It’s time to privatize the government liquor stores
The following op-ed, written by our president Connor Boyack, was published last week in the Salt Lake Tribune.
The recent audit by the state auditor into the Department of Alcoholic Beverage Control continues to tell what all of us know: that government does a poor job of running a business.
Poor management, poor pay, and poor morale are all engrained as part of the DABC, even after several high-profile reboots. The idea that government can somehow fix the very problems that it has created stretches credulity to the breaking point.
And with a government monopoly, DABC isn’t responding to the market, where demand is clearly exceeding supply. More stores are needed to satisfy the demand, according to one recent study, yet cities don’t want them and DABC, a government entity, is only willing to build where they are welcomed with open arms by city leaders.
Getting government out of the booze business is a winning argument. A recent poll conducted by The Salt Lake Tribune found that 57 percent of Utah voters were in favor of privatizing the liquor industry, while only 34 percent wanted to maintain the status quo.
Republicans and Mormons are heavily split, but the argument to persuade them is a compelling one. (For the record, I’m a Republican and a Mormon.) It’s a simple point, really: those who abstain from alcohol—indeed, those who morally object to its recreational use—should not be compelled to be shareholders in a liquor business. As Utah taxpayers, we are all part-owners in the industry. That needs to stop.
Supporting privatization does not mean that one condones the use of alcohol; keeping firearms or matches or computers legal does not suggest that one supports using these items in harmful or destructive ways. So, too, with alcohol. Adults should have access to this legal product without government hurdles arbitrarily imposed in their path.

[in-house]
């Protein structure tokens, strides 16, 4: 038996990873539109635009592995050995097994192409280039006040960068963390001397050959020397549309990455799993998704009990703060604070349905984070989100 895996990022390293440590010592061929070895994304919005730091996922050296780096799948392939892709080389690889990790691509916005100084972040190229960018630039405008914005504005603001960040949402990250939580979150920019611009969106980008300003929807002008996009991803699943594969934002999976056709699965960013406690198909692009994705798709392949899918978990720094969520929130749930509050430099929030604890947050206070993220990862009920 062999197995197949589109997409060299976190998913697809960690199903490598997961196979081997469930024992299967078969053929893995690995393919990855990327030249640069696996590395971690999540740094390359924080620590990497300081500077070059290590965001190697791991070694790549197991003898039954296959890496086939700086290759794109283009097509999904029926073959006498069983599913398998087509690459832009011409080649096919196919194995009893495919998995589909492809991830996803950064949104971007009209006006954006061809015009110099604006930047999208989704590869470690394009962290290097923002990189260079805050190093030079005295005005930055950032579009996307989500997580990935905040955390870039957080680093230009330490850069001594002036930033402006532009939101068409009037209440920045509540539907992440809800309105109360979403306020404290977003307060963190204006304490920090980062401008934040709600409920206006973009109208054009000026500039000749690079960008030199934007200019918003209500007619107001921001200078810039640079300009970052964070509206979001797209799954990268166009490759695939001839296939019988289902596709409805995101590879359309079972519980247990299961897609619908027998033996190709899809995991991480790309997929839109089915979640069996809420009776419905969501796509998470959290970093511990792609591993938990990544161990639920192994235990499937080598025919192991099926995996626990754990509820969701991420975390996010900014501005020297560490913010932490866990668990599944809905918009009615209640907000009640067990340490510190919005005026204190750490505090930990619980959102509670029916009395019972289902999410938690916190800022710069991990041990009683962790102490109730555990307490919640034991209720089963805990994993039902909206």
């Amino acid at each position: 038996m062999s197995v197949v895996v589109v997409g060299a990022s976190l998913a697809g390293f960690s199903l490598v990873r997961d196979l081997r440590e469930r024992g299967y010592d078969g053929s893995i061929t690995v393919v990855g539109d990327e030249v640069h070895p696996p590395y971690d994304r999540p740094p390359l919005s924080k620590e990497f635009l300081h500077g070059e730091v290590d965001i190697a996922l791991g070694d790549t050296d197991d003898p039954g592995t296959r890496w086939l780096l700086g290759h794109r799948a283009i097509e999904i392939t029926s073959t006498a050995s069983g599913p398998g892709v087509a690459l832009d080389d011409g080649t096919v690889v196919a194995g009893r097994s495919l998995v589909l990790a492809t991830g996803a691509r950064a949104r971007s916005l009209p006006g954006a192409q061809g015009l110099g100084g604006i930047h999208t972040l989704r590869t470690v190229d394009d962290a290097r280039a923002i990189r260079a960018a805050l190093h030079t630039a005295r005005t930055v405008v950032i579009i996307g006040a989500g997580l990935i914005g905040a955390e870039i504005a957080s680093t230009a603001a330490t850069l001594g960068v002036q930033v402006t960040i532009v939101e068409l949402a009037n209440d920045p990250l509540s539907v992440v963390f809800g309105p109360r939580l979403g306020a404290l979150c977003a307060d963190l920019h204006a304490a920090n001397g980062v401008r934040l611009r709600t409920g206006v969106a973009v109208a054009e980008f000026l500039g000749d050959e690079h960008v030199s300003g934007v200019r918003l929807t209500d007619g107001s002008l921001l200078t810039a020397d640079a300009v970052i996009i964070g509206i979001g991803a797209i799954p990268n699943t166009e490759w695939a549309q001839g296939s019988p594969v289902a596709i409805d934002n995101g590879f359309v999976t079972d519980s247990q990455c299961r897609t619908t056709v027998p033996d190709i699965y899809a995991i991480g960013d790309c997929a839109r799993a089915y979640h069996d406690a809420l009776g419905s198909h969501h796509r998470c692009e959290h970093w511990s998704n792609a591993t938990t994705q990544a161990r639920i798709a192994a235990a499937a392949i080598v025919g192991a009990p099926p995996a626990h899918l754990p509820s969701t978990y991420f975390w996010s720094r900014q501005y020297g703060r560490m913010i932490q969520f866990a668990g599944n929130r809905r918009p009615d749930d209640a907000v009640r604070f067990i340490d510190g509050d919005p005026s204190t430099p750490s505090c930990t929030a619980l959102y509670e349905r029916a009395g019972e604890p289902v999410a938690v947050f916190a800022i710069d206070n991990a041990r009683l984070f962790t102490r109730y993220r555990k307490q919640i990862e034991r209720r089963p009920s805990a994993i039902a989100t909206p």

Utah politicians should not tell us what we can and cannot do with our lives. Just like we have both the nation’s highest volunteer and charitable giving rates, Utah also has the nation’s lowest DUI rate—not because of forced obedience by government, but because of our core values and our own exercise of liberty.
DABC has rightly been the subject of much derision from its customers—long lines, limited selection, inefficiencies, and inadequate locations, among other problems, plague the monopolistic enterprise. Policy makers must realize that marginal tweaking at a monopoly won’t improve the industry or alleviate process issues. What the business needs is to respond to market pressures.
Private actors are not guaranteed a profit, much less a base of customers. If demand is shown for a certain product, or an additional store, then a business owner can quickly act to fulfill that demand. Utah’s conservatives know this intimately; free market economics is political scripture to them. And yet, many of them resist privatizing—this despite Utah’s Constitution explicitly stipulating that the state is required to have a free market.
Just as DABC does not respond to market signals because of their guaranteed customer pool, the Utah Legislature does not respond due to ideological attitudes of regulating alcohol, and, for some, the political pressures from the church with which they affiliate. In part because of these disincentives to act, audits, polls, and well-known problems with DABC have not led to substantive and needed reform.
Given these constraints, as well as the favorable poll numbers, it may be time to send this matter to Utah’s voters directly.
Government does not belong in the alcohol business, and the results of its own audit prove it.